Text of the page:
Will steam power give way to compressed air for driving locomotives and hauling fast passenger trains? That is the vision of William E. Boyette, of Atlanta, Ga., whose amazing challenge to the iron horse—a monster truck-shaped locomotive propelled by compressed air—was about to undergo a trial run between Atlanta and Jacksonville, Fla., at this writing. The forty-foot locomotive, illustrated above, is designed to attain a maximum speed of 125 miles an hour. Its power is obtained from air compressed to a pressure of 400 pounds to the square inch and carried in tanks behind the cab. Should the pressure in the tanks drop below 360 pounds, a pump operated by electric storage batteries automatically replenishes them. Besides high speed, Boyette claims the advantage of exceptional economy in operation.

  1. Gazzie says: January 12, 201110:28 am


    You posted this back in 2008 from a different mag with more info.

  2. Christoph says: January 12, 201110:36 am

    Brilliant! Batteries to power pumps to compress air to drive the train! I wish I lived in these times, if this guy could get funding for this stuff, the stars would be the limit for me.

  3. TomB says: January 12, 201110:57 am

    At a local model railroad show, the large-scale modelers demonstrate their steam engines with compressed air.

  4. Myles says: January 12, 201111:26 am

    Along the lines of what Christoph said, what charges the batteries, a diesel engine? The article says “Should the pressure in the tanks drop”, as if that is not too likely to happen, and the batteries are just for emergency.

  5. Myles says: January 12, 201111:30 am

    Quote from previous article about this train – Inventor Boyette claims his invention is quite simple, even though it is contrary to all principles of engineering.

    Yup, its a perpetual motion machine which he admits leaks a tiny little bit.

  6. JMyint says: January 12, 201112:17 pm

    Perpetual motion seems to be the “thing” for all compressed air systems no matter when then are made.…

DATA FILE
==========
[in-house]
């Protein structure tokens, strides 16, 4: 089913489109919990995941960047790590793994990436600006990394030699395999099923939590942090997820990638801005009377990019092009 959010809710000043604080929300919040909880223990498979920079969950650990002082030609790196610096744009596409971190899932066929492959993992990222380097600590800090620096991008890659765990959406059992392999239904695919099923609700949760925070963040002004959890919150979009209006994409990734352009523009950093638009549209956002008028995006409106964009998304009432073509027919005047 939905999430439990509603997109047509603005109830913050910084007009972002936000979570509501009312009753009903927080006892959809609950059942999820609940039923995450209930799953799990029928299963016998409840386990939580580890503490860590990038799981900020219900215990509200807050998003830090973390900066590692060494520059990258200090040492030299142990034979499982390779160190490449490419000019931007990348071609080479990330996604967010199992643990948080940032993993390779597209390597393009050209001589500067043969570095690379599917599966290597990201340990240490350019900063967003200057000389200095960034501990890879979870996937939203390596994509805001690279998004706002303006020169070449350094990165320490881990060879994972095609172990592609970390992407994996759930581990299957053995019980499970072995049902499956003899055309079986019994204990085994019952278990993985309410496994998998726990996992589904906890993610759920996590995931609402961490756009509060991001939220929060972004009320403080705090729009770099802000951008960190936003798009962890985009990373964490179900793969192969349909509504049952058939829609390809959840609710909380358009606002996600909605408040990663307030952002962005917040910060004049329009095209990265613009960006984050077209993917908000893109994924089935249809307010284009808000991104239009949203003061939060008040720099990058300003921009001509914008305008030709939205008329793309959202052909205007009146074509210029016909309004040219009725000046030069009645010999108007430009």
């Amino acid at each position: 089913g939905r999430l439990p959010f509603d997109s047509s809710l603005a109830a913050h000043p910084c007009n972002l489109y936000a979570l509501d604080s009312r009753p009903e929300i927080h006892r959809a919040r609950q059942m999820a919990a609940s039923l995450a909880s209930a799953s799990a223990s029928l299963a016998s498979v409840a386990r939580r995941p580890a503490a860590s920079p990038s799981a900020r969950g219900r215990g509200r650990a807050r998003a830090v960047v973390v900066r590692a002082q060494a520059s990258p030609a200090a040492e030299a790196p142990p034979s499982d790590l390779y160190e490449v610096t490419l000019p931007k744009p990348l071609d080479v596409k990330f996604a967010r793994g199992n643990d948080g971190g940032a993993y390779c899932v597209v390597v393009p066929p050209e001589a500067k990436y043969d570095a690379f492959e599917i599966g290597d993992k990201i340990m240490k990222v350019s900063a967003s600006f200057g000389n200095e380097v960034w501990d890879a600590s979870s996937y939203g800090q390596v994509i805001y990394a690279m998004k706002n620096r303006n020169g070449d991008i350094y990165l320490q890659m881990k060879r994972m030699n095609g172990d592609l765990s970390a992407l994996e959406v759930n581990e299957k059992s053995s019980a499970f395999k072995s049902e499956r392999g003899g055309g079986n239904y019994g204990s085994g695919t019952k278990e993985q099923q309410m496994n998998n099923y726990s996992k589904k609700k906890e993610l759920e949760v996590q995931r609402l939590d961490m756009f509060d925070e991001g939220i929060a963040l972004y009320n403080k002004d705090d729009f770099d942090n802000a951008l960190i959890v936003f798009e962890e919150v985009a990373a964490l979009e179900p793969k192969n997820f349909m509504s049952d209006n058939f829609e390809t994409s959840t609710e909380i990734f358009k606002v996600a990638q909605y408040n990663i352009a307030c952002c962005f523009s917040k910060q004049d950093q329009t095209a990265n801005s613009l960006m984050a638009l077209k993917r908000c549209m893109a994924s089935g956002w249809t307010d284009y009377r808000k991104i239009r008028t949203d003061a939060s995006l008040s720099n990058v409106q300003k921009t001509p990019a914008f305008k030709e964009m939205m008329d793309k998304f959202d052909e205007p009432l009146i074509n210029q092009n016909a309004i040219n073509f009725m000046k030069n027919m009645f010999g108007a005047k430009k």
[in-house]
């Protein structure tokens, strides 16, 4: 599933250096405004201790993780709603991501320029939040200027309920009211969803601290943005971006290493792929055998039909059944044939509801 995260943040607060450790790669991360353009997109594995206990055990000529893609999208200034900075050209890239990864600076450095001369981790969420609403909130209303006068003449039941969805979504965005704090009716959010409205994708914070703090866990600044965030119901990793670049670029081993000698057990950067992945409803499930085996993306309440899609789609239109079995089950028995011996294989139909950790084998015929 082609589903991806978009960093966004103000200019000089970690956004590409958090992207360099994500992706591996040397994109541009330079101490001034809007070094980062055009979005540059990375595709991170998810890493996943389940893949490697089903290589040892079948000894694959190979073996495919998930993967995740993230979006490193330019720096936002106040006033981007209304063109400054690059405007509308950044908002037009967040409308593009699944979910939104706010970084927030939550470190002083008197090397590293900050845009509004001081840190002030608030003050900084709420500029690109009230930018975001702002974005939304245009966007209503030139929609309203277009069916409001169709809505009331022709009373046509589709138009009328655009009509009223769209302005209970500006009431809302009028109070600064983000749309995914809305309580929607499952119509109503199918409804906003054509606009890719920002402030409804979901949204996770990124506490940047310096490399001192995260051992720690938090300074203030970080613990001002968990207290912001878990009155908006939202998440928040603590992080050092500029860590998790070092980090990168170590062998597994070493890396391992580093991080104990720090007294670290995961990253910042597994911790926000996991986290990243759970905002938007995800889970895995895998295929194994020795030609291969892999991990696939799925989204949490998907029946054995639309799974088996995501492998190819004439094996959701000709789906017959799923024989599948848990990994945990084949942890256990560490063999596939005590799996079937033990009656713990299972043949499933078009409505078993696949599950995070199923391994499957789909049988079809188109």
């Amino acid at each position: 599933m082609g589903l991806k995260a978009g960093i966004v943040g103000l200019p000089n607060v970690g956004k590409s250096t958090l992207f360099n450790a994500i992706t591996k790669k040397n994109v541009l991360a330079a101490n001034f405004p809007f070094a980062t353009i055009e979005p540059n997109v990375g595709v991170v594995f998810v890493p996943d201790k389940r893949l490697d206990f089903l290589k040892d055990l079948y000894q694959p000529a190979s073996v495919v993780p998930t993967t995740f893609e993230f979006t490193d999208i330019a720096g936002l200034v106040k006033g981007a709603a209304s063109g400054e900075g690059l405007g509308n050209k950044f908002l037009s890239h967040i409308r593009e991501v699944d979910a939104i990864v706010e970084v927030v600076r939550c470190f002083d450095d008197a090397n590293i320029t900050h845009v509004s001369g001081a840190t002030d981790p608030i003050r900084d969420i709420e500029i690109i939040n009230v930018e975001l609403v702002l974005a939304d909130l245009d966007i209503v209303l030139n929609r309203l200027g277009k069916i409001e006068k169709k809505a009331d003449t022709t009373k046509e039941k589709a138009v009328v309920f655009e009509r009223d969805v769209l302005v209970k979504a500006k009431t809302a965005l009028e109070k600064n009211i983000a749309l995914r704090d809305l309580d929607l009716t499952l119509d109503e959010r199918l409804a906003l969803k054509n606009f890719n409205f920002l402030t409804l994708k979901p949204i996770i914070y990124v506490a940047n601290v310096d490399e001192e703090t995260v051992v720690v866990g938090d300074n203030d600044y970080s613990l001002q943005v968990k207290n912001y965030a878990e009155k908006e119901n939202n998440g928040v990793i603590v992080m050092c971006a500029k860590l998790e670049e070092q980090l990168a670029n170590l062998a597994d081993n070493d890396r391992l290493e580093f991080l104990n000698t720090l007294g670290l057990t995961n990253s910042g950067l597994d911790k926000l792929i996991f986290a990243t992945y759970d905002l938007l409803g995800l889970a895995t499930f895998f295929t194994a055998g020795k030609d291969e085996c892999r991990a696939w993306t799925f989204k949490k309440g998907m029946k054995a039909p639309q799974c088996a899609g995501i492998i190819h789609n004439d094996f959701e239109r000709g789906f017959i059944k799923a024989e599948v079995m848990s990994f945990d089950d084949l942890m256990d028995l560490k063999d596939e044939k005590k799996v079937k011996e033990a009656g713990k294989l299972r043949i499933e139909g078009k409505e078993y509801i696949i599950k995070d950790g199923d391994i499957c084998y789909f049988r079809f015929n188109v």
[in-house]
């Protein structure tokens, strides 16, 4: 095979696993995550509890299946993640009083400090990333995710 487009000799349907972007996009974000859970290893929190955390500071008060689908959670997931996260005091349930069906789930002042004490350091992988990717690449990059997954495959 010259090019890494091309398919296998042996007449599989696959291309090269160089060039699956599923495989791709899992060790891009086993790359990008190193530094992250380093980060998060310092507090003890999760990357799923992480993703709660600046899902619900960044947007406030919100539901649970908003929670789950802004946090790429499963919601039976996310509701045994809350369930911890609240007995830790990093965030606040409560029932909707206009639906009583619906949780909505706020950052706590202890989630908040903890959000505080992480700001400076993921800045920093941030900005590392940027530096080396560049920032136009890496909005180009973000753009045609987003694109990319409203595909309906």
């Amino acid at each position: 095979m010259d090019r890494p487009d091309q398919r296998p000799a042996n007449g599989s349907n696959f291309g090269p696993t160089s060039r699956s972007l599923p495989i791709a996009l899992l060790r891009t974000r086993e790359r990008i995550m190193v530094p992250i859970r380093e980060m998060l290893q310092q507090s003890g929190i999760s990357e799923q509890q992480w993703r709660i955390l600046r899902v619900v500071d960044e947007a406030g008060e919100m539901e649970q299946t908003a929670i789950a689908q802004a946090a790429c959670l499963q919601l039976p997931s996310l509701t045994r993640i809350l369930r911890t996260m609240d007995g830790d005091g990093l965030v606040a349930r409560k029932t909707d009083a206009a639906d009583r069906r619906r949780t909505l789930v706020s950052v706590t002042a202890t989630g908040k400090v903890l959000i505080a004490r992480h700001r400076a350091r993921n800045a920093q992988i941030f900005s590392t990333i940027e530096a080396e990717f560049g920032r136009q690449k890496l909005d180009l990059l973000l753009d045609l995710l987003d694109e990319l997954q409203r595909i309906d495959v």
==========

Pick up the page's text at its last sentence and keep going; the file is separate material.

Compressed air is an attempt at addressing the biggest problem we have with energy systems and that is storage. There is a big waste in electricity production in that systems have to built to meet peak demand yet that production is wasted off peak. Currently there are several systems that store off peak production by pumping water into a reservoir, but this is only suitable for very large systems. Small systems could take advantage of compressed air as a clean storage medium.

  7. Kosher Ham says: January 12, 201112:25 pm

    Take your pick, pneumatic, hydraulic, steam or electric– all have been used for railroad purposes.

    The basic idea using a compressor or generator as a brake, regenerative braking, is used in today’s hybrid automobiles.

  8. Richard says: January 12, 20115:24 pm

    Intesting, the previous link which Gazzie pointed to portrays this as a perpetual motion machine, with both the air compressor and the battery charging generator being powered by the wheels, which in turn get their power from the compressed air. Thermodynamics makes that kind of operation impossible. But this particular article here is shy on details, and makes no obvious blatantly impossible claims, just saying that “Boyette claims the advantage of exceptional economy”.

    Wonder if the Popular Science editors somehow refused to run claims that were obviously contrary to thermodynamics? But if they recognized the impossibility of the claims, why did they give the kook any publicity at all?

    To be fair, the Modern Mechanix editors did note that the device was “contrary to all principles of engineering”.

    Both articles ran in Feb of 1934.

  9. Myles says: January 12, 20115:59 pm

    It is hard to tell with these old grainy photos, but are we looking at a model (mockup) or a prototype? If a protoype I am impressed with how much money it must have cost.

  10. Greg says: January 16, 201111:58 am

    Even if the guy wasn’t claiming the magic self-charging perpetual motion (or if Popular Science cut those parts), it’d be hard to make a decent argument for hauling heavy batteries to run a compressor rather than just skipping the compressed-air stage altogether.

    I suppose it might make sense if it could get hundreds of miles on the compression tanks, and the batteries really were just an emergency measure, but I find that unlikely.

  11. George says: January 17, 20115:15 pm

    Why does that look like a radiator on the front? Probably to cool the gasoline engine that runs a generator that powers an electric fan that brings air to the coal fire that is used to make steam that runs the pump to fuel the diesel engine that compresses air in emergencies.

  12. Simon says: February 10, 20117:57 pm

    By George ^^ you are right!!

  13. John says: February 10, 20119:41 pm

    Well, here is the patent he received for his idea.

    Assigned to the Boyette Air Electric Car Company of Florida. Gee, do you think that they are still in business?

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